“Brantwood, 1880” (watercolor), Alexander Macdonald, showing Ruskin’s turret room, upper right hand corner (Ruskin Museum, Coniston)
As the months passed, he improved a little, but never to the point where he was completely himself again. Haltingly, he composed a last, beautiful installment for Praeterita, a testament of love, “Joanna’s Care,” dedicated to the cousin who had given–still gave, every hour of every day–so much of her life to helping him. But that was the last. The bright nimbus of genius that so many who had known him well often noticed had disappeared; the pen that had composed over six million words for publication (in the 39 volume–!!–Library Edition of the Works of John Ruskin, edited by E. T. Cook and Alexander Wedderburn) was, excepting for a precious few letters, set down forever. Occasionally, Joan would allow old friends to visit, like Henry Acland, long a beloved colleague at Oxford and the person who had been responsible for proposing Ruskin, in 1869, for the position of First Slade Professor of Fine Art at the great university; and, as we saw recently [Post 168: John Ruskin at 200 (II)], H. S. Roberts, and the sculptor, Gutzon Borglum. But they were only part of a carefully controlled trickle.
As the years slid by, most days passed gently. When the weather was fine, he would walk in the woods and fields about Brantwood (he particularly cherished the coming of Spring when the flowers began to poke their heads above the ground). When it was unclement–and just as often when it wasn’t–he would mount to his bedroom on the second floor and sit in a chair for hours in the turret room he had had built so that he might watch nature’s daily progression over his beloved Lake District view. (Today, the turret room is open to all of Brantwood’s visitors and, all through the night, a light symbolizing his enduring presence, burns.) In the evenings, after dinner, everyone would assemble to read the classics, Ruskin delighting especially in the novels of Sir Walter Scott. Then, after a nightcap of sherry, he would retire to his bedroom.
The View from Ruskin’s Turret Room on a Cloudy Day
As the last moments of the nineteenth century over which Ruskin had had so great an impact drifted away, the long night inched toward its end. Though various descriptions exist, to my mind, the best description of these days has been given by Lady Sheila Birkenhead in her fine book dedicated to telling the story of the Severn family, Illustrious Friends. Here is part of what she had to say:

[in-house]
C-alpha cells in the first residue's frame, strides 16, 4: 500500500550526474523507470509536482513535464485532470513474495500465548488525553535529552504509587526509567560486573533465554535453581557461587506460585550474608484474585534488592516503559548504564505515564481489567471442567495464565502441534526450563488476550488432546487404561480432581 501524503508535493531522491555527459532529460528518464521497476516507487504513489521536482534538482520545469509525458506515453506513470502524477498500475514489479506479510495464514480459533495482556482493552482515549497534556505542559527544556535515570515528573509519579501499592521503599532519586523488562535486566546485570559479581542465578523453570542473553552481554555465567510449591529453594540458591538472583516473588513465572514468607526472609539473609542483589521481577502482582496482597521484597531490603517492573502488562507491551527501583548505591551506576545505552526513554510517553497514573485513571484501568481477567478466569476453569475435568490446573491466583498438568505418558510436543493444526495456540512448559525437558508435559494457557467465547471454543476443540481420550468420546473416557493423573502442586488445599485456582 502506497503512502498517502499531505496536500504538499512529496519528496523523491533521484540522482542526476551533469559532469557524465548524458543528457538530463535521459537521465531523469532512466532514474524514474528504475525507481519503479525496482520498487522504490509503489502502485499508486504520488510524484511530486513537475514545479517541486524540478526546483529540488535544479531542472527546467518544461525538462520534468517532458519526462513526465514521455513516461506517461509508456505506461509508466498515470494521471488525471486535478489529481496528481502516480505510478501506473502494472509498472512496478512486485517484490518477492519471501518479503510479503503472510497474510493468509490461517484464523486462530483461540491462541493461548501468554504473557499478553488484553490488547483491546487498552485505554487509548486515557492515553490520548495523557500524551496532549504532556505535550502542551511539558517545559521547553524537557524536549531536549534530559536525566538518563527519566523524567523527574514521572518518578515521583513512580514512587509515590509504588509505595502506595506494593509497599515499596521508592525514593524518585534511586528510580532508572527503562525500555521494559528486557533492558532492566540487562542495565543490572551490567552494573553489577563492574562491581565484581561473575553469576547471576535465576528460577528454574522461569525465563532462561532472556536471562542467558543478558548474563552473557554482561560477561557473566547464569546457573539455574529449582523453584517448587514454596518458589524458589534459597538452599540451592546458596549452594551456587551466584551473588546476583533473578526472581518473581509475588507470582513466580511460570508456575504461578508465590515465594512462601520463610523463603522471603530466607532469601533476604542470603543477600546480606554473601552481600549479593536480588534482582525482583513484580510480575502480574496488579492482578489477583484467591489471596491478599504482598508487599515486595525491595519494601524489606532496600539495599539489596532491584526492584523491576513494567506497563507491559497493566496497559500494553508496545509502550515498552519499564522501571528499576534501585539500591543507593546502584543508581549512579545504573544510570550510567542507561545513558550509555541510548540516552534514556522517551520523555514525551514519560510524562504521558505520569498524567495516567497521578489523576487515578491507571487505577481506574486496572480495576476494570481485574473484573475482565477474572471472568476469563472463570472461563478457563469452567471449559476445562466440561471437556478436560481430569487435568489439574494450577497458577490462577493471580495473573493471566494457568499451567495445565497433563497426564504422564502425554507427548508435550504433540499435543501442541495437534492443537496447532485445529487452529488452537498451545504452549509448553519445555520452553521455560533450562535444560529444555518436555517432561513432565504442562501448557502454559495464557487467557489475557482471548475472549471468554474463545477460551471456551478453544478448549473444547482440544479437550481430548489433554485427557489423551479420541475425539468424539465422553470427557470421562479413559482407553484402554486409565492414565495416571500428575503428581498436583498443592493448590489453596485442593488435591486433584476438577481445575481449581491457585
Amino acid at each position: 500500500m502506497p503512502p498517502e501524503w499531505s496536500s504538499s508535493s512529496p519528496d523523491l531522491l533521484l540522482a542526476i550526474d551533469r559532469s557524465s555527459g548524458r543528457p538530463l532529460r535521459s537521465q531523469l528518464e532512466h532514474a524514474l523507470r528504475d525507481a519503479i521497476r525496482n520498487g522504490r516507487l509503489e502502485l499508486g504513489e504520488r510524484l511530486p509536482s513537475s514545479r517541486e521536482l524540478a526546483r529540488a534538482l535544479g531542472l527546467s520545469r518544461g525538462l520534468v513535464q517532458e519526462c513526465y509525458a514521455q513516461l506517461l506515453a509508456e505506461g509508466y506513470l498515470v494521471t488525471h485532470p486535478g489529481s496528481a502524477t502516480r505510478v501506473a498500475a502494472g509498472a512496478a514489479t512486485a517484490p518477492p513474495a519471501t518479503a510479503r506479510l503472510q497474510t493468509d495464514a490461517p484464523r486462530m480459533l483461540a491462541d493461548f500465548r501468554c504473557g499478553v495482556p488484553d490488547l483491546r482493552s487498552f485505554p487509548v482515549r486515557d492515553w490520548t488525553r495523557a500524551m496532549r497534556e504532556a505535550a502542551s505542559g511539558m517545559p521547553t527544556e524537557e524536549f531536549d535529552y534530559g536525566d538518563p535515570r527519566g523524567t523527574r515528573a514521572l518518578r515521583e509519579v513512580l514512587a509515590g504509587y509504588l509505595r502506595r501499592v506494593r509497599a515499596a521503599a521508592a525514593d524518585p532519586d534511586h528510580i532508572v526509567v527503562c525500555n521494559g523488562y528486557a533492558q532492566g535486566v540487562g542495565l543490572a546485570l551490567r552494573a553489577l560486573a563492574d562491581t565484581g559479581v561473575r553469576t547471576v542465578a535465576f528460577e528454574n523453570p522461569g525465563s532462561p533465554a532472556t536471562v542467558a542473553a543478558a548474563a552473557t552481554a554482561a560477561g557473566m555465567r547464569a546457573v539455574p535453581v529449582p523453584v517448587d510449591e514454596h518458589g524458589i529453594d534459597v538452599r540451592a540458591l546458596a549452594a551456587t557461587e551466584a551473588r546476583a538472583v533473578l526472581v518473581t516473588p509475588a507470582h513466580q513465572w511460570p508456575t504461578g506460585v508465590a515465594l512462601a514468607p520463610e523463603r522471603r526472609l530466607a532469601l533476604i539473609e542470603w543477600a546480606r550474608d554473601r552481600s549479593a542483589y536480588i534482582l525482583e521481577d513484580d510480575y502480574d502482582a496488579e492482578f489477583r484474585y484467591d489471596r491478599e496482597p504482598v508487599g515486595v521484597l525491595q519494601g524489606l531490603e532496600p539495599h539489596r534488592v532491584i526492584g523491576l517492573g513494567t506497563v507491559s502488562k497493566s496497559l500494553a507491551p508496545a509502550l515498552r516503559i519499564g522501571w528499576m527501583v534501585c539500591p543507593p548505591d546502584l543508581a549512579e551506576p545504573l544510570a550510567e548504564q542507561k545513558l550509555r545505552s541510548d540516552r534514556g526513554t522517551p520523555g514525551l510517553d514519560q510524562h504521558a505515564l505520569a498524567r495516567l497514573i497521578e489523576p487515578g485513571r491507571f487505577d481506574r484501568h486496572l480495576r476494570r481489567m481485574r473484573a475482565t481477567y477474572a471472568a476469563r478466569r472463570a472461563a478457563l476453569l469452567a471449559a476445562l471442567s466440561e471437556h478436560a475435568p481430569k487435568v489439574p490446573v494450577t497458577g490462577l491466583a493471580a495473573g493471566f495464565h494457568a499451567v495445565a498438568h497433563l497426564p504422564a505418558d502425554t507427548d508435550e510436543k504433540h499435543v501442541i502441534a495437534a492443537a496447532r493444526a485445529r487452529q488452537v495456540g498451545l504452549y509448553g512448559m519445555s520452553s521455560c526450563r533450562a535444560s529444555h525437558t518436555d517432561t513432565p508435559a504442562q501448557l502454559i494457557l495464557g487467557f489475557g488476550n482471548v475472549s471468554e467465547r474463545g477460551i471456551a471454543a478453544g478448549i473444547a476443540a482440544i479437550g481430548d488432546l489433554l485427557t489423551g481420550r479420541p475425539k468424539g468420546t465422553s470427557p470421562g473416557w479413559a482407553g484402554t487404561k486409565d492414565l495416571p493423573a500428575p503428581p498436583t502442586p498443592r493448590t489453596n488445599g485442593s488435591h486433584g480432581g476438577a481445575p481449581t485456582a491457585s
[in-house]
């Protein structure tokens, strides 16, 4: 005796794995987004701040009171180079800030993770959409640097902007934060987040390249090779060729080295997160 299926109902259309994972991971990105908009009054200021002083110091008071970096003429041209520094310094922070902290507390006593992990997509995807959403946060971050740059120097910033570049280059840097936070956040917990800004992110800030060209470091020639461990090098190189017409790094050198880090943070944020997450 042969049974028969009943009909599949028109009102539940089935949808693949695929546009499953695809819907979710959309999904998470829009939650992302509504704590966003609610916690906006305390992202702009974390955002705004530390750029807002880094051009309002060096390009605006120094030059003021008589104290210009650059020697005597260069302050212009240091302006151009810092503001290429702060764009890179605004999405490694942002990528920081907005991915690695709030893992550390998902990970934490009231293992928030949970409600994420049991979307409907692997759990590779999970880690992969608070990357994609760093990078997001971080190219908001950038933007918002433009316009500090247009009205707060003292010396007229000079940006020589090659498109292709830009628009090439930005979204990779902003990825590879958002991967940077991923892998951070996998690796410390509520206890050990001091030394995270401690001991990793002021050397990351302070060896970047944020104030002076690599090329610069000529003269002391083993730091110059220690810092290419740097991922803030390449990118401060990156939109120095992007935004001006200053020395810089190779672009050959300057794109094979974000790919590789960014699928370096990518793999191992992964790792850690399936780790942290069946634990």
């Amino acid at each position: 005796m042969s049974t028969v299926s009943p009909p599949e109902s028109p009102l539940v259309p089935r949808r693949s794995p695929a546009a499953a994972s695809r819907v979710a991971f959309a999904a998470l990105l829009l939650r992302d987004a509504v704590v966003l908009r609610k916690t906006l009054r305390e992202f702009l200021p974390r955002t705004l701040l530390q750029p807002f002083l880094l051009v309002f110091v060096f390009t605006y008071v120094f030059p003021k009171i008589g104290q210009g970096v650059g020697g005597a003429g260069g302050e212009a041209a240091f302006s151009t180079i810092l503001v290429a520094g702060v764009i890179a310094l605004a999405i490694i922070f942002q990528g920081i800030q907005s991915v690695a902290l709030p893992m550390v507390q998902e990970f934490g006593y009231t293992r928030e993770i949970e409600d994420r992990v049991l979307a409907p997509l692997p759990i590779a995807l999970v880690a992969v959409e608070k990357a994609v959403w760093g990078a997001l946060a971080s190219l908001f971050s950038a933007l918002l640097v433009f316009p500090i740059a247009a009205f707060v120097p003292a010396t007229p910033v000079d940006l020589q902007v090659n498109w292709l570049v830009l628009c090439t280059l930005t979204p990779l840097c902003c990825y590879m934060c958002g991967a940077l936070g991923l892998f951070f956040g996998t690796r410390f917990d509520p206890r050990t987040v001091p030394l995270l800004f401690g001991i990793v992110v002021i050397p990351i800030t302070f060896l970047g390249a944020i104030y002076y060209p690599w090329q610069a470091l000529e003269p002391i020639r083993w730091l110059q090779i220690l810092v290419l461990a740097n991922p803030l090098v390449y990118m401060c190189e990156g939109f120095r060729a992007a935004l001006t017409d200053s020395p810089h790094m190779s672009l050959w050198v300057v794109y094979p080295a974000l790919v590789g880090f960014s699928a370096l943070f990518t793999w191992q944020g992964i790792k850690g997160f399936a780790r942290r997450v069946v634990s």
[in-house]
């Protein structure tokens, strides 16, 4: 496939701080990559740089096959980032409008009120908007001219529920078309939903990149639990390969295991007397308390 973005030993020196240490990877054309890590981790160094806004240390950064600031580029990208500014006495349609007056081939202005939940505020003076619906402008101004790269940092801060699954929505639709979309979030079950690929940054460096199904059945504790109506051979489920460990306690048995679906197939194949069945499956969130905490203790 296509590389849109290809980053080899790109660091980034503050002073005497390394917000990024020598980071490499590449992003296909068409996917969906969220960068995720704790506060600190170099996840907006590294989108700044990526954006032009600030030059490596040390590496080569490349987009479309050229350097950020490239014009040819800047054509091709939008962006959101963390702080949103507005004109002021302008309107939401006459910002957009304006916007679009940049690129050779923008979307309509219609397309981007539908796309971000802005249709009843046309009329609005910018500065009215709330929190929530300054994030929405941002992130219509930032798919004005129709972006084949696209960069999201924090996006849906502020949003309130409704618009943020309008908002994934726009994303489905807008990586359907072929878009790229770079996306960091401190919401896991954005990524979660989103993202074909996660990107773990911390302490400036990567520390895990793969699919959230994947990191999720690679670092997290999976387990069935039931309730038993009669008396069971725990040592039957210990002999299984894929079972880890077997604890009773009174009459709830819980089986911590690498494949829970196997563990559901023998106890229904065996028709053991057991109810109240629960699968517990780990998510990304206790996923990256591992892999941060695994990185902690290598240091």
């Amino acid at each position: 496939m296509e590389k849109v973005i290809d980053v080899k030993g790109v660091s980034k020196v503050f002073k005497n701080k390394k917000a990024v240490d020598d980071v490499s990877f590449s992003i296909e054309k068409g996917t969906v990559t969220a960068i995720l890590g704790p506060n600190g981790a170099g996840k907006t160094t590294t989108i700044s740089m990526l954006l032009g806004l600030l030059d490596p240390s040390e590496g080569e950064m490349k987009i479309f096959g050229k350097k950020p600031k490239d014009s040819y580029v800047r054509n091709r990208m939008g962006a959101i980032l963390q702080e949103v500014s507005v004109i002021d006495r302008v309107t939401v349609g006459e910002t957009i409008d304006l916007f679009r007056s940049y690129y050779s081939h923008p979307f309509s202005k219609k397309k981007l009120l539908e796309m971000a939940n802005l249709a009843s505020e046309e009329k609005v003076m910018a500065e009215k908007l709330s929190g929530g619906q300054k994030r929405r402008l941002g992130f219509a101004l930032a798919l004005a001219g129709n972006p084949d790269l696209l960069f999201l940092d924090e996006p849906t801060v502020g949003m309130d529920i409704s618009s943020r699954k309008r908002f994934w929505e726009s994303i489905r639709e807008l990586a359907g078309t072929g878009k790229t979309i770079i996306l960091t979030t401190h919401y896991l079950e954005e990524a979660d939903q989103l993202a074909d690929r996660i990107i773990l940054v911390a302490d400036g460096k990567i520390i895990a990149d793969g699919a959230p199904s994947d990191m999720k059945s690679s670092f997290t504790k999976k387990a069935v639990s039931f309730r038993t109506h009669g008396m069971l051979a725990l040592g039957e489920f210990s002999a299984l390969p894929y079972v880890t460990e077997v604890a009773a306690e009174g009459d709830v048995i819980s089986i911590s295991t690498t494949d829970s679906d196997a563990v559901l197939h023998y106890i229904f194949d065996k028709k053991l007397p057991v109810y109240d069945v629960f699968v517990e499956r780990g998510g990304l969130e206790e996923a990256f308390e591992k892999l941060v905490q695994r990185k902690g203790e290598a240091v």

The faithful Sydney Cockerell [arrived in late 1899 and, with Joan’s blessing, went to find Ruskin in his study. He had] a little book on his knee, his hands encased in fur mittens. He was not sure that he was recognized. Did [Mr. Ruskin] remember Detmar Blow? No. “He looked tranquil, [Cockerell later recalled in a memoir,] “rather wistful, shrunken, but very little changed. In fact, since I had last seen him in 1892–his hair still dark and very thick…his beard still with a trace of brown, [he was little changed]. It was like interviewing a ghost, but very wonderful.”
Sydney Cockerell, long-time Director of the Fitzwilliam Museum, Cambridge University
Ten weeks after Cockerell’s visit the end came. Joan and Arthur [Severn, Joan’s artist husband,] were at Brantwood with him. It was mid-January and several of the servants were ill with influenza. On the morning of the 18th, Ruskin seemed particularly well, but when Joan went in as usual after tea to read to him, he had a sore throat and admitted that he felt pains all over. Baxter [Peter, Ruskin’s long-time and deeply devoted personal servant] immediately helped his master to bed while Joan sent for Dr. [George] Parsons and then sat by her cousin’s bed-side, singing one of his favorite songs. When the doctor arrived he found that Ruskin had a high temperature. He diagnosed influenza and told Joan that unless his strength could be kept up, the illness might be very grave.
That evening Ruskin ate a good dinner, of sole and pheasant and champagne and seemed much better the next day. But on the morning following, Saturday, there was a sudden marked deterioration and the doctor was alarmed. Ruskin became unconscious, his breathing slowly lessened in strength until, in the afternoon, with Joan holding his hand and Baxter and Dr. Parsons standing by, it gradually faded away.
Later, when the first shock was over, Lily [Joan’s daughter] persuaded her mother to look at the sunset from the window of the little turret room, as her cousin had so often done. [Joan later described it thus:] “The brilliant, gorgeous light illuminated the hills with splendor, and the spectators felt as if Heaven’s Gate itself had been flung open to receive its teacher into everlasting peace…